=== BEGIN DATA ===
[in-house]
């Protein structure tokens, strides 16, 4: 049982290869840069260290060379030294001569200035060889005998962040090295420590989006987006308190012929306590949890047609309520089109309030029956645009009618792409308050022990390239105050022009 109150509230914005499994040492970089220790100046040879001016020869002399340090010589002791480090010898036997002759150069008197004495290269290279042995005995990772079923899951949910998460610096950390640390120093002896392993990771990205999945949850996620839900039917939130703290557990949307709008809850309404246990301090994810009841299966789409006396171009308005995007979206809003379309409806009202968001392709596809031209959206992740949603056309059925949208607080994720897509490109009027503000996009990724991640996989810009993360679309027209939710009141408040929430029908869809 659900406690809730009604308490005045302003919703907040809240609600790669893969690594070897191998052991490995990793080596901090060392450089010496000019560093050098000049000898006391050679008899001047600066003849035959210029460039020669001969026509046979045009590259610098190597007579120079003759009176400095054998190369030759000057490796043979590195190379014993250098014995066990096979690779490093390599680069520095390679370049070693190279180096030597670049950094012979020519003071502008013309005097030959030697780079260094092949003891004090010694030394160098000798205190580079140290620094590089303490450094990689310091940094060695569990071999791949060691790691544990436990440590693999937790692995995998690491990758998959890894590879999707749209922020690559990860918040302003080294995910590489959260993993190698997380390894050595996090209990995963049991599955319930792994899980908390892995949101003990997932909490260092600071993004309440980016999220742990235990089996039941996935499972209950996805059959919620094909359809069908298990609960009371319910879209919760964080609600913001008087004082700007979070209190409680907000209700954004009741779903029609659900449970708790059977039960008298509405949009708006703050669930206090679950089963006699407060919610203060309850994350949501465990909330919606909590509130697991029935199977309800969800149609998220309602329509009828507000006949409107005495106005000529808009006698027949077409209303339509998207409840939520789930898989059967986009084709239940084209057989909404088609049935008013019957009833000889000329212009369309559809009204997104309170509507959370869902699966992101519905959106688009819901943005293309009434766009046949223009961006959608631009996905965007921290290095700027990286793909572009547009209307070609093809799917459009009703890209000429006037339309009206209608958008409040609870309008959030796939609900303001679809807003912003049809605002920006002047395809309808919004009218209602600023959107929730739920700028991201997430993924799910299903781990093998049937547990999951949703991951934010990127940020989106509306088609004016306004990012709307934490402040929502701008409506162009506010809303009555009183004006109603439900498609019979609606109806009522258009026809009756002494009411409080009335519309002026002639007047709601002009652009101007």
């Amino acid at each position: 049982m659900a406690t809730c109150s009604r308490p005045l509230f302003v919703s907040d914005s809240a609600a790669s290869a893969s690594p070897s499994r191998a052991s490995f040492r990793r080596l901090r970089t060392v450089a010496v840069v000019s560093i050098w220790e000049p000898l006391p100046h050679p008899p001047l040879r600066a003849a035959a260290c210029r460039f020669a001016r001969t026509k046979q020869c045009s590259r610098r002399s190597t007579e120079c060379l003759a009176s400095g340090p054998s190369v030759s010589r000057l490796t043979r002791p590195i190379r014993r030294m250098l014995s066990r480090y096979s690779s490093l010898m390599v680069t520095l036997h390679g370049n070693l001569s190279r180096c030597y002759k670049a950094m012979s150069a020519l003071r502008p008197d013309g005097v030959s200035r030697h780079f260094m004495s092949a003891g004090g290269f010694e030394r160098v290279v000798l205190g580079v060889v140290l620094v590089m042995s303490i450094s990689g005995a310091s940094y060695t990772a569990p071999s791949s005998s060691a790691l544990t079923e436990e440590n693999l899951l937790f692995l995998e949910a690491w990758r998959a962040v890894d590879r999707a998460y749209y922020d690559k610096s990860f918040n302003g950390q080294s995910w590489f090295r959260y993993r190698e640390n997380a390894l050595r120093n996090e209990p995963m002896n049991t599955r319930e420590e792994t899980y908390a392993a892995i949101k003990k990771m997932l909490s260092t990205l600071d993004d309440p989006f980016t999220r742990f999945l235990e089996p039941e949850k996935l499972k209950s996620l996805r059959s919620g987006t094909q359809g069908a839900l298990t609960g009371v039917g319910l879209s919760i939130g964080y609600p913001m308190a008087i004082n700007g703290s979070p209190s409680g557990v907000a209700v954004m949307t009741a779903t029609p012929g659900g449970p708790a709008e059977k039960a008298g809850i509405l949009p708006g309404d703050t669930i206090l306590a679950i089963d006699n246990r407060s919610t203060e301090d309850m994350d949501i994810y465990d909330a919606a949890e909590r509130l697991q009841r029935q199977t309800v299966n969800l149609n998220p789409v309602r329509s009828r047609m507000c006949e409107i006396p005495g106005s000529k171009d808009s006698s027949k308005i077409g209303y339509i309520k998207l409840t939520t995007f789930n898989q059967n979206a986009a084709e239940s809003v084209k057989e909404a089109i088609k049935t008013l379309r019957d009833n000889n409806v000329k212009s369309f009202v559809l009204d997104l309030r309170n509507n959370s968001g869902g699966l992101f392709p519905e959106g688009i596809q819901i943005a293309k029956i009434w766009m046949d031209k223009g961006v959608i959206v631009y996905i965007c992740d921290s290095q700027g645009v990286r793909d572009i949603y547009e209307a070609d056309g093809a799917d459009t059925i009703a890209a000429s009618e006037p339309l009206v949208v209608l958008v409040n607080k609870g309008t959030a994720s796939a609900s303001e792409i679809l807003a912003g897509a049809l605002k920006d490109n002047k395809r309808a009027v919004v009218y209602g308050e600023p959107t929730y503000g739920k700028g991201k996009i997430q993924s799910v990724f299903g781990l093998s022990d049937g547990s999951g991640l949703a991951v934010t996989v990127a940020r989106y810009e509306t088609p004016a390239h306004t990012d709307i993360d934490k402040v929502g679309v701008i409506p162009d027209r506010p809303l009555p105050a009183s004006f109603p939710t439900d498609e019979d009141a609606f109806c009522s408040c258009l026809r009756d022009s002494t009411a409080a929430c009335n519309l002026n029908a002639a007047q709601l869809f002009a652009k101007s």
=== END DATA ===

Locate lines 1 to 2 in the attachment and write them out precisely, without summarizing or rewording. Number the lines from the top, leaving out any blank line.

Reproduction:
[in-house]
């Protein structure tokens, strides 16, 4: 049982290869840069260290060379030294001569200035060889005998962040090295420590989006987006308190012929306590949890047609309520089109309030029956645009009618792409308050022990390239105050022009 109150509230914005499994040492970089220790100046040879001016020869002399340090010589002791480090010898036997002759150069008197004495290269290279042995005995990772079923899951949910998460610096950390640390120093002896392993990771990205999945949850996620839900039917939130703290557990949307709008809850309404246990301090994810009841299966789409006396171009308005995007979206809003379309409806009202968001392709596809031209959206992740949603056309059925949208607080994720897509490109009027503000996009990724991640996989810009993360679309027209939710009141408040929430029908869809 659900406690809730009604308490005045302003919703907040809240609600790669893969690594070897191998052991490995990793080596901090060392450089010496000019560093050098000049000898006391050679008899001047600066003849035959210029460039020669001969026509046979045009590259610098190597007579120079003759009176400095054998190369030759000057490796043979590195190379014993250098014995066990096979690779490093390599680069520095390679370049070693190279180096030597670049950094012979020519003071502008013309005097030959030697780079260094092949003891004090010694030394160098000798205190580079140290620094590089303490450094990689310091940094060695569990071999791949060691790691544990436990440590693999937790692995995998690491990758998959890894590879999707749209922020690559990860918040302003080294995910590489959260993993190698997380390894050595996090209990995963049991599955319930792994899980908390892995949101003990997932909490260092600071993004309440980016999220742990235990089996039941996935499972209950996805059959919620094909359809069908298990609960009371319910879209919760964080609600913001008087004082700007979070209190409680907000209700954004009741779903029609659900449970708790059977039960008298509405949009708006703050669930206090679950089963006699407060919610203060309850994350949501465990909330919606909590509130697991029935199977309800969800149609998220309602329509009828507000006949409107005495106005000529808009006698027949077409209303339509998207409840939520789930898989059967986009084709239940084209057989909404088609049935008013019957009833000889000329212009369309559809009204997104309170509507959370869902699966992101519905959106688009819901943005293309009434766009046949223009961006959608631009996905965007921290290095700027990286793909572009547009209307070609093809799917459009009703890209000429006037339309009206209608958008409040609870309008959030796939609900303001679809807003912003049809605002920006002047395809309808919004009218209602600023959107929730739920700028991201997430993924799910299903781990093998049937547990999951949703991951934010990127940020989106509306088609004016306004990012709307934490402040929502701008409506162009506010809303009555009183004006109603439900498609019979609606109806009522258009026809009756002494009411409080009335519309002026002639007047709601002009652009101007």